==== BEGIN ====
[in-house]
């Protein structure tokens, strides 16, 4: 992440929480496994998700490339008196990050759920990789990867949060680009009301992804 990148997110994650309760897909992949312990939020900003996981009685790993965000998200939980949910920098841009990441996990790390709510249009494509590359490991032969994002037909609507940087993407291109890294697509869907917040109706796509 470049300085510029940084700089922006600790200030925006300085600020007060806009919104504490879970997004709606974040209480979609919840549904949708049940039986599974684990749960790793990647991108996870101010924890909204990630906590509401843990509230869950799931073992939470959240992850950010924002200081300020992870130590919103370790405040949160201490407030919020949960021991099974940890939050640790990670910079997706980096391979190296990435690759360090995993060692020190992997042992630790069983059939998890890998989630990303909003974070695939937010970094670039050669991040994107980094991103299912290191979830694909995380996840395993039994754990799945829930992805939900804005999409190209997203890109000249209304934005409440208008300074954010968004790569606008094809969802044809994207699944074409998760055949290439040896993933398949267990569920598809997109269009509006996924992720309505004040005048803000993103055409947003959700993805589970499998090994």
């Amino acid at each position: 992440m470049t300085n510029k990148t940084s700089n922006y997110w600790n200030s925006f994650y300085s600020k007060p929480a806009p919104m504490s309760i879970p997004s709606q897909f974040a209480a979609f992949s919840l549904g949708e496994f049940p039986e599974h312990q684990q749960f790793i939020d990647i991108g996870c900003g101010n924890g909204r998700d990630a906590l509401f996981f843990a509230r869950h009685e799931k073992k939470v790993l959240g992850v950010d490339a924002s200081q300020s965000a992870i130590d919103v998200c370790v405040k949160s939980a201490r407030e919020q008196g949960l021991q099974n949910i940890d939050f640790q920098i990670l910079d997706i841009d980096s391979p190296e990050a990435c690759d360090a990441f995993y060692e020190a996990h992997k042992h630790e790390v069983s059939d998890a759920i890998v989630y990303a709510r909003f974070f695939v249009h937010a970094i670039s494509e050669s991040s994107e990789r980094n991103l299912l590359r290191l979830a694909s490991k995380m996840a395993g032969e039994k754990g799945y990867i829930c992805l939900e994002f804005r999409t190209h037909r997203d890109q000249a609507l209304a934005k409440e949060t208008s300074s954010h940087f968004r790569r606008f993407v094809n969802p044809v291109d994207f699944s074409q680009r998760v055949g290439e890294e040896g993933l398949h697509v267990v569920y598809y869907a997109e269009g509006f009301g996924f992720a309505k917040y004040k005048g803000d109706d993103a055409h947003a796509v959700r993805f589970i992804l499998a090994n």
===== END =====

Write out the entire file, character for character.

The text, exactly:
[in-house]
């Protein structure tokens, strides 16, 4: 992440929480496994998700490339008196990050759920990789990867949060680009009301992804 990148997110994650309760897909992949312990939020900003996981009685790993965000998200939980949910920098841009990441996990790390709510249009494509590359490991032969994002037909609507940087993407291109890294697509869907917040109706796509 470049300085510029940084700089922006600790200030925006300085600020007060806009919104504490879970997004709606974040209480979609919840549904949708049940039986599974684990749960790793990647991108996870101010924890909204990630906590509401843990509230869950799931073992939470959240992850950010924002200081300020992870130590919103370790405040949160201490407030919020949960021991099974940890939050640790990670910079997706980096391979190296990435690759360090995993060692020190992997042992630790069983059939998890890998989630990303909003974070695939937010970094670039050669991040994107980094991103299912290191979830694909995380996840395993039994754990799945829930992805939900804005999409190209997203890109000249209304934005409440208008300074954010968004790569606008094809969802044809994207699944074409998760055949290439040896993933398949267990569920598809997109269009509006996924992720309505004040005048803000993103055409947003959700993805589970499998090994």
């Amino acid at each position: 992440m470049t300085n510029k990148t940084s700089n922006y997110w600790n200030s925006f994650y300085s600020k007060p929480a806009p919104m504490s309760i879970p997004s709606q897909f974040a209480a979609f992949s919840l549904g949708e496994f049940p039986e599974h312990q684990q749960f790793i939020d990647i991108g996870c900003g101010n924890g909204r998700d990630a906590l509401f996981f843990a509230r869950h009685e799931k073992k939470v790993l959240g992850v950010d490339a924002s200081q300020s965000a992870i130590d919103v998200c370790v405040k949160s939980a201490r407030e919020q008196g949960l021991q099974n949910i940890d939050f640790q920098i990670l910079d997706i841009d980096s391979p190296e990050a990435c690759d360090a990441f995993y060692e020190a996990h992997k042992h630790e790390v069983s059939d998890a759920i890998v989630y990303a709510r909003f974070f695939v249009h937010a970094i670039s494509e050669s991040s994107e990789r980094n991103l299912l590359r290191l979830a694909s490991k995380m996840a395993g032969e039994k754990g799945y990867i829930c992805l939900e994002f804005r999409t190209h037909r997203d890109q000249a609507l209304a934005k409440e949060t208008s300074s954010h940087f968004r790569r606008f993407v094809n969802p044809v291109d994207f699944s074409q680009r998760v055949g290439e890294e040896g993933l398949h697509v267990v569920y598809y869907a997109e269009g509006f009301g996924f992720a309505k917040y004040k005048g803000d109706d993103a055409h947003a796509v959700r993805f589970i992804l499998a090994n």